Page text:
That never looked more true than in mid-May, when gubernatorial recall replacement candidate John Cox campaigned with a Kodiak bear to demonstrate his “beastly” qualities, then complained loudly because the bear got more attention than he did.


Or when reality TV star Caitlyn Jenner, running as a “compassionate” right-winger, griped that seeing too many homeless drove a fellow airplane-owning neighbor at a small airport to move his plane out of state.


But there’s more than mere strangeness to the recall fever that’s swept much of California since it became plain that Gov. Gavin Newsom faces a bid to dump him.


        Sure, Cox and his rented bear pulled a successful publicity stunt, his claims about Newsom errors and how Cox can fix them drawing far more attention than such a Harold Stassen-like repeat candidate could get on his own.


        And yes, Jenner, a transgender TV reality star who won the Olympic decathlon in her former gender, drew plenty of ink with several TV appearances and a gauzy commercial.


        Plus, the roll-call of candidates to replace Newsom will apparently include at least one or two porn stars, just like the list did during the 2003 recall of ex-Gov. Gray Davis that made a “governator” out of movie muscleman Arnold Schwarzenegger.


        There has also been some game-playing with facts. One example: Republican candidates Cox and Kevin Faulconer both excoriated Newsom in late April for his alleged “release” of 76,000 felons – including violent ones – from California prisons. But none had been released early at the time those claims were made. Instead, the state Department of Corrections expanded a good behavior program to make 76,000 prisoners eligible for slightly sooner than normal releases.


        But no one had been set loose when the candidates complained, inmates still needing to demonstrate good behavior and finish rehabilitation programs before getting lowered sentences. The prison system said it will be months, maybe years, before even one felon is released early.


        Yet, recall fever involves more than looney tunes. Unlike the last attempt to unseat an elected governor, this one is spurring other major recall attempts around the state.


        Perhaps the two most significant are in Los Angeles County. Both are still gathering signatures to qualify for the ballot.


        One effort targets Los Angeles City Councilman Mike Bonin, a vocal advocate for the homeless. Bonin has pushed his city to place temporary housing centers in many areas, spurring outcries in several locales.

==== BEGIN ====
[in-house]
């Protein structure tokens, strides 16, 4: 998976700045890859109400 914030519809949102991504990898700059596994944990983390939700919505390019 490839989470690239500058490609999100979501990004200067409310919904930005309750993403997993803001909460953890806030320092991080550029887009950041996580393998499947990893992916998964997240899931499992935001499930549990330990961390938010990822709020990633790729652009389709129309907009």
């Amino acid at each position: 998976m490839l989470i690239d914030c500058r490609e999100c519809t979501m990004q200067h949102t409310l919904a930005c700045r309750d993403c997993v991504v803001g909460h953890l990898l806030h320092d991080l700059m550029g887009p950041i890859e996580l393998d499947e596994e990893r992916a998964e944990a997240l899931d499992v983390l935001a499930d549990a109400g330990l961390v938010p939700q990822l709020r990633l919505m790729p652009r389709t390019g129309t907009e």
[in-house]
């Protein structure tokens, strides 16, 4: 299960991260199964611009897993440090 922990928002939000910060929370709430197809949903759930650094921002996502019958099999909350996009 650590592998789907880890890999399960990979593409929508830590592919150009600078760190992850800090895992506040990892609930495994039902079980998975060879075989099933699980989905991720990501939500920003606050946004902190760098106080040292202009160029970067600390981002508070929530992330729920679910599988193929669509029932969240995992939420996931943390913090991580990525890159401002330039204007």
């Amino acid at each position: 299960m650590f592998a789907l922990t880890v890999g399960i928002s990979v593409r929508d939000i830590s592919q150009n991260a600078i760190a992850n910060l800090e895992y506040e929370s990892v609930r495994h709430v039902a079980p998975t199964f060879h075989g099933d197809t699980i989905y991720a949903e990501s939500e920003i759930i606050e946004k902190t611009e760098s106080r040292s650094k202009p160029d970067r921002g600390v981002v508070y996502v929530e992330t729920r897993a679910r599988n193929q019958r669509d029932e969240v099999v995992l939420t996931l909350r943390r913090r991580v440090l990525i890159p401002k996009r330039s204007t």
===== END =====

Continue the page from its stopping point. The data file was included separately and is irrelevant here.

In the Venice portion of his district, vocal homeowners and apartment dwellers objected loudly when temporary supportive housing arrived in their midst. Some also appealed to city boards to prevent conversion of a Ramada Inn on a busy boulevard to temporary housing. The appeal failed.


        At the same time, a local council in the affluent Pacific Palisades, also in Bonin’s district, opposed putting a tent village in a beach parking lot down a steep hill from the main part of the area.


        If Bonin should be recalled, there could be major consequences all around California. This would warn other local officials that okaying new quarters for the homeless in almost any residential or commercial location might lead to their political demise.


        Another significant recall-in-progress hits at Los Angeles County District Attorney George Gascon, who ran successfully last year promising to ease criminal sentencing and eliminate cash bail. Some Gascon critics claim he won mainly because the husband of former D.A. Jackie Lacey was arrested on firearm charges after pointing a gun at unruly demonstrators outside the couple’s home. Lacey also took heat for allegedly being soft on police violence.


        Critics say Gascon went far beyond his campaign promises in ordering his many hundreds of deputies not to seek death penalties. He also told deputies not to try for sentencing enhancements for most repeat offenders.


        Should Gascon be recalled and removed, it would carry implications for the 2022 election bid of appointed state Attorney General Rob Bonta, who shares many Gascon beliefs, and for other ultra-liberal D.A.s.


        All of which means recall fever may have strong meaning for many others besides Newsom and the dozens who will try to replace him.



    Email Thomas Elias at His book, "The Burzynski Breakthrough, The Most Promising Cancer Treatment and the Government’s Campaign to Squelch It" is now available in a soft cover fourth edition. For more Elias columns, visit

Monday, May 10, 2021






        Californians could have been excused if they reacted with a ho-hum the other day, when Sonoma County District Attorney Jill Ravitch filed 33 criminal charges against Pacific Gas & Electric Co. for injuring six firefighters and endangering public health with smoke and ash from the 2019 Kincade fire that burned for two weeks.


        The blaze destroyed 374 buildings and homes and caused almost 100,000 people to flee as it burned 120 square miles, some of which was not in wild or forested land.


        Why react indifferently when a utility company faces criminal charges for the wrongdoing and negligence that caused this blaze, for which PG&E has accepted government findings assigning it blame?


        That’s easy: Utility companies have been convicted or “taken responsibility” for plenty of fires and other disasters they admittedly helped cause over the last 10 years. So far, not a single corporate executive has served even one second of jail time for all the damage done. Surely, someone must be responsible for all these corporate crimes. Actual humans had to be making decisions, for example, when California’s privately owned utilities misused approximately $65 billion customers paid for alleged facility maintenance between the mid-1950s and 2015. But no one took personal responsibility. No one ever has.